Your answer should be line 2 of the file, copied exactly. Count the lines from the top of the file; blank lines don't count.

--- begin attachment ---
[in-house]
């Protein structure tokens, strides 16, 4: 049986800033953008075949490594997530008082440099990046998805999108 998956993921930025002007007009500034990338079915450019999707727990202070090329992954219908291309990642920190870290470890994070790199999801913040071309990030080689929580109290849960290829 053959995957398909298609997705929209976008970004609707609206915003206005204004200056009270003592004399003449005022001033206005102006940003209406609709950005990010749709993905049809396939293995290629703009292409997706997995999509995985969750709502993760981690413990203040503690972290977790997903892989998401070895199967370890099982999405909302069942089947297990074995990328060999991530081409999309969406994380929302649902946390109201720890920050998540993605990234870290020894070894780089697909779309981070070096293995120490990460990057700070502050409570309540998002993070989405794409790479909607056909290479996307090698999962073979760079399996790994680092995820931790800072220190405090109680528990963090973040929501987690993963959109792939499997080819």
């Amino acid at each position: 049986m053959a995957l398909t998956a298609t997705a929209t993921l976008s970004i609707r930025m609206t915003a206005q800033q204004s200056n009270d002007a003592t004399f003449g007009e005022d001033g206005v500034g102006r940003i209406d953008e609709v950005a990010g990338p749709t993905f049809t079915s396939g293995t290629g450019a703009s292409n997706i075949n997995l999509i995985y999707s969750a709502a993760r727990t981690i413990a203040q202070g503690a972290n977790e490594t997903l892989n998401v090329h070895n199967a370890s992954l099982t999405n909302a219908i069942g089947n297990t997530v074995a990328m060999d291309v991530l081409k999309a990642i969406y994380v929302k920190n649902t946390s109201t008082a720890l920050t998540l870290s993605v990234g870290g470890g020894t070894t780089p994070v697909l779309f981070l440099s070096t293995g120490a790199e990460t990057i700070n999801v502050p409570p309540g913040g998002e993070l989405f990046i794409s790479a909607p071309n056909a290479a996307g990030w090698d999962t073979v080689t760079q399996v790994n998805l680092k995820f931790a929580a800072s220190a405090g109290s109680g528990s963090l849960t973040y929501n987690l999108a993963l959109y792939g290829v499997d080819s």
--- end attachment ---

């Protein structure tokens, strides 16, 4: 049986800033953008075949490594997530008082440099990046998805999108 998956993921930025002007007009500034990338079915450019999707727990202070090329992954219908291309990642920190870290470890994070790199999801913040071309990030080689929580109290849960290829 053959995957398909298609997705929209976008970004609707609206915003206005204004200056009270003592004399003449005022001033206005102006940003209406609709950005990010749709993905049809396939293995290629703009292409997706997995999509995985969750709502993760981690413990203040503690972290977790997903892989998401070895199967370890099982999405909302069942089947297990074995990328060999991530081409999309969406994380929302649902946390109201720890920050998540993605990234870290020894070894780089697909779309981070070096293995120490990460990057700070502050409570309540998002993070989405794409790479909607056909290479996307090698999962073979760079399996790994680092995820931790800072220190405090109680528990963090973040929501987690993963959109792939499997080819």